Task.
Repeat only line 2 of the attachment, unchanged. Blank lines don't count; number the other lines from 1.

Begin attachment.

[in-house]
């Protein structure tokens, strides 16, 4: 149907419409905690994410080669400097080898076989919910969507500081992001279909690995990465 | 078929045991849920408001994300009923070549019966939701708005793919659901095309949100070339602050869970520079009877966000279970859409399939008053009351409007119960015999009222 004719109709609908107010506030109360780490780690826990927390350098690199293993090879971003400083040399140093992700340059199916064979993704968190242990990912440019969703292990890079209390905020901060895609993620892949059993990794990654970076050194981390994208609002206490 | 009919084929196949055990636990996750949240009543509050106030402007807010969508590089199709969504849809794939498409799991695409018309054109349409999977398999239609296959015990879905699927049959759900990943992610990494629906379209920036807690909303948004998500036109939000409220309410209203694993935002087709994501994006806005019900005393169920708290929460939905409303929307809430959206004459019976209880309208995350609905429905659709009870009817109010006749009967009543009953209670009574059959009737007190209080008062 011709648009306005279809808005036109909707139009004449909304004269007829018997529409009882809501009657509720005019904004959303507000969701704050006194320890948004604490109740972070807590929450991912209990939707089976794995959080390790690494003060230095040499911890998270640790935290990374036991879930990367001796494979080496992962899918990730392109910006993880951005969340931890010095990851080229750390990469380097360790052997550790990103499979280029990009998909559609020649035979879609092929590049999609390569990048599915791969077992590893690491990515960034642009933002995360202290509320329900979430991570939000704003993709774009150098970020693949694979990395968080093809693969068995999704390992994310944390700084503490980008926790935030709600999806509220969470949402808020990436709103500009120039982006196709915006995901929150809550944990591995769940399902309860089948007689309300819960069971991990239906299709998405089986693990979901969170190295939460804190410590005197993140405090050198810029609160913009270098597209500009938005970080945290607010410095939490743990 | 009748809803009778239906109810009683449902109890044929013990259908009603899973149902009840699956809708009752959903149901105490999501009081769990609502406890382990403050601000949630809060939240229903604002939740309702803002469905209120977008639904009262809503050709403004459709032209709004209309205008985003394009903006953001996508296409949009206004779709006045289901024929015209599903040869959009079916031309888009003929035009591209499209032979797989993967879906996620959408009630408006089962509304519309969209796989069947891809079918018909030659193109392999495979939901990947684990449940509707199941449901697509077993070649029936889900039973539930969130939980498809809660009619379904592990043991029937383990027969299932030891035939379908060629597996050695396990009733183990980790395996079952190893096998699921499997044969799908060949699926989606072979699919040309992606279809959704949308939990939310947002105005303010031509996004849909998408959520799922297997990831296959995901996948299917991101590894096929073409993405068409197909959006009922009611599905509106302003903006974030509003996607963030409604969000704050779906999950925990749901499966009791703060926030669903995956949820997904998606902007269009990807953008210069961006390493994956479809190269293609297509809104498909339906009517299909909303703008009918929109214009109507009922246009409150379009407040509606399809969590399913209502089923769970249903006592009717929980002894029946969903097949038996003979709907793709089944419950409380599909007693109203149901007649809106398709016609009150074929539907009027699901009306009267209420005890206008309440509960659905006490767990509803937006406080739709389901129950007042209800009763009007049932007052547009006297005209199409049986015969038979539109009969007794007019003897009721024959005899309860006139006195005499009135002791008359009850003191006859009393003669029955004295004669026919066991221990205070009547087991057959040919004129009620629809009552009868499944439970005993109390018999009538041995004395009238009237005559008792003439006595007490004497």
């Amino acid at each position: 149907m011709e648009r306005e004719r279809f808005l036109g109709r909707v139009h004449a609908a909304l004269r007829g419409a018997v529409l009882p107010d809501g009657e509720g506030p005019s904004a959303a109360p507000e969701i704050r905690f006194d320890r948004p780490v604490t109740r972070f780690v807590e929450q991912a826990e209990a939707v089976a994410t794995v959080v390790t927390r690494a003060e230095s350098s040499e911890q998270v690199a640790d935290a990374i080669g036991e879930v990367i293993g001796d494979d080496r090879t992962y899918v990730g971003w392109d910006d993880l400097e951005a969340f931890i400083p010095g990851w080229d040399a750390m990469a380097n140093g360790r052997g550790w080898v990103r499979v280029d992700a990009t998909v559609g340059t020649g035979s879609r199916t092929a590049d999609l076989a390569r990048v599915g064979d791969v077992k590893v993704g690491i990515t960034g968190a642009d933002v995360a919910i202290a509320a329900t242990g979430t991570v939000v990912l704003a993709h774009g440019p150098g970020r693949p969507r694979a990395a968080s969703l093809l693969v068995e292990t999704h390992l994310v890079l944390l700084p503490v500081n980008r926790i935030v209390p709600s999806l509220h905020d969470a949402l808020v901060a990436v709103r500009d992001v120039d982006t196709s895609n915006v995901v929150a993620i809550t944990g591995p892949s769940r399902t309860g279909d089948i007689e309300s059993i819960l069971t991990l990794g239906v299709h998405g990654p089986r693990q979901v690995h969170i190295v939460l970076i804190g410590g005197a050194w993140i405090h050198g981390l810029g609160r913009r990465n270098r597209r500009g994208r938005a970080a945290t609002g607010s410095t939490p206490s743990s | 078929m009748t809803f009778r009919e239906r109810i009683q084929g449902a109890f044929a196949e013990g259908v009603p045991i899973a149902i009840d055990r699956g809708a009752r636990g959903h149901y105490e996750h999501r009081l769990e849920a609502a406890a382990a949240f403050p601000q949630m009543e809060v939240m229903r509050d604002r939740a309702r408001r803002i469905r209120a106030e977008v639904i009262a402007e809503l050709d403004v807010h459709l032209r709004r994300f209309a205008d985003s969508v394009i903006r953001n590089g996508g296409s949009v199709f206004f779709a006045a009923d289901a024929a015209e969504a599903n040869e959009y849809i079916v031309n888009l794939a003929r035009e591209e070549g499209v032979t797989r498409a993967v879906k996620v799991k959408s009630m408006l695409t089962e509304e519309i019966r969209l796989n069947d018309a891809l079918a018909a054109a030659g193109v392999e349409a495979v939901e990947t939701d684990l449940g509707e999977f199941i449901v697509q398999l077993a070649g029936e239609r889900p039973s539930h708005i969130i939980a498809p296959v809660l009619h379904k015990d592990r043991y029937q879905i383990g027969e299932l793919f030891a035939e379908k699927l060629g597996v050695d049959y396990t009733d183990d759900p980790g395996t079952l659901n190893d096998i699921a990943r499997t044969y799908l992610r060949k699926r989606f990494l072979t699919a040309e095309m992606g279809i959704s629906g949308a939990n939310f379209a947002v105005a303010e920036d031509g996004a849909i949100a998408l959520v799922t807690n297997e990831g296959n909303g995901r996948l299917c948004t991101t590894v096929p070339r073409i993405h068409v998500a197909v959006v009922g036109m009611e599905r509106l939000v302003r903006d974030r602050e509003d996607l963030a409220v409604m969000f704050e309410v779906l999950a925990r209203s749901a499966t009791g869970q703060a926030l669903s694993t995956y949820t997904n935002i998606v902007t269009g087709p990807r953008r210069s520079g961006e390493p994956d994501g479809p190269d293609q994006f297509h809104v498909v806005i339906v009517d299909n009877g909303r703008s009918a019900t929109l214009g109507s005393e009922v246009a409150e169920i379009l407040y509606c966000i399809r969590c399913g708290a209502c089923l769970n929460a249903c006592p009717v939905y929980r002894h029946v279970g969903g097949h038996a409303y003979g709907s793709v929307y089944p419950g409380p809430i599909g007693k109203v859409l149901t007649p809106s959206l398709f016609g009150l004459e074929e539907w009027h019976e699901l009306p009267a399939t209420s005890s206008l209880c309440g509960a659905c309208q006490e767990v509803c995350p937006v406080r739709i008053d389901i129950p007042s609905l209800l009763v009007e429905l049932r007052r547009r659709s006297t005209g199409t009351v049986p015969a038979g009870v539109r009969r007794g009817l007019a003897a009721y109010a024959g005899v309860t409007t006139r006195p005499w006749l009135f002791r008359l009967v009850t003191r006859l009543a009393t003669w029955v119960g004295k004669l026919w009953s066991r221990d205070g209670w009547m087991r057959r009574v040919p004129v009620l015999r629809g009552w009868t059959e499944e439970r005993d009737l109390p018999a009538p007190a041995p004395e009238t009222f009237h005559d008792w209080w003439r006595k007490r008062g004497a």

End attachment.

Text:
């Protein structure tokens, strides 16, 4: 149907419409905690994410080669400097080898076989919910969507500081992001279909690995990465 | 078929045991849920408001994300009923070549019966939701708005793919659901095309949100070339602050869970520079009877966000279970859409399939008053009351409007119960015999009222 004719109709609908107010506030109360780490780690826990927390350098690199293993090879971003400083040399140093992700340059199916064979993704968190242990990912440019969703292990890079209390905020901060895609993620892949059993990794990654970076050194981390994208609002206490 | 009919084929196949055990636990996750949240009543509050106030402007807010969508590089199709969504849809794939498409799991695409018309054109349409999977398999239609296959015990879905699927049959759900990943992610990494629906379209920036807690909303948004998500036109939000409220309410209203694993935002087709994501994006806005019900005393169920708290929460939905409303929307809430959206004459019976209880309208995350609905429905659709009870009817109010006749009967009543009953209670009574059959009737007190209080008062 011709648009306005279809808005036109909707139009004449909304004269007829018997529409009882809501009657509720005019904004959303507000969701704050006194320890948004604490109740972070807590929450991912209990939707089976794995959080390790690494003060230095040499911890998270640790935290990374036991879930990367001796494979080496992962899918990730392109910006993880951005969340931890010095990851080229750390990469380097360790052997550790990103499979280029990009998909559609020649035979879609092929590049999609390569990048599915791969077992590893690491990515960034642009933002995360202290509320329900979430991570939000704003993709774009150098970020693949694979990395968080093809693969068995999704390992994310944390700084503490980008926790935030709600999806509220969470949402808020990436709103500009120039982006196709915006995901929150809550944990591995769940399902309860089948007689309300819960069971991990239906299709998405089986693990979901969170190295939460804190410590005197993140405090050198810029609160913009270098597209500009938005970080945290607010410095939490743990 | 009748809803009778239906109810009683449902109890044929013990259908009603899973149902009840699956809708009752959903149901105490999501009081769990609502406890382990403050601000949630809060939240229903604002939740309702803002469905209120977008639904009262809503050709403004459709032209709004209309205008985003394009903006953001996508296409949009206004779709006045289901024929015209599903040869959009079916031309888009003929035009591209499209032979797989993967879906996620959408009630408006089962509304519309969209796989069947891809079918018909030659193109392999495979939901990947684990449940509707199941449901697509077993070649029936889900039973539930969130939980498809809660009619379904592990043991029937383990027969299932030891035939379908060629597996050695396990009733183990980790395996079952190893096998699921499997044969799908060949699926989606072979699919040309992606279809959704949308939990939310947002105005303010031509996004849909998408959520799922297997990831296959995901996948299917991101590894096929073409993405068409197909959006009922009611599905509106302003903006974030509003996607963030409604969000704050779906999950925990749901499966009791703060926030669903995956949820997904998606902007269009990807953008210069961006390493994956479809190269293609297509809104498909339906009517299909909303703008009918929109214009109507009922246009409150379009407040509606399809969590399913209502089923769970249903006592009717929980002894029946969903097949038996003979709907793709089944419950409380599909007693109203149901007649809106398709016609009150074929539907009027699901009306009267209420005890206008309440509960659905006490767990509803937006406080739709389901129950007042209800009763009007049932007052547009006297005209199409049986015969038979539109009969007794007019003897009721024959005899309860006139006195005499009135002791008359009850003191006859009393003669029955004295004669026919066991221990205070009547087991057959040919004129009620629809009552009868499944439970005993109390018999009538041995004395009238009237005559008792003439006595007490004497």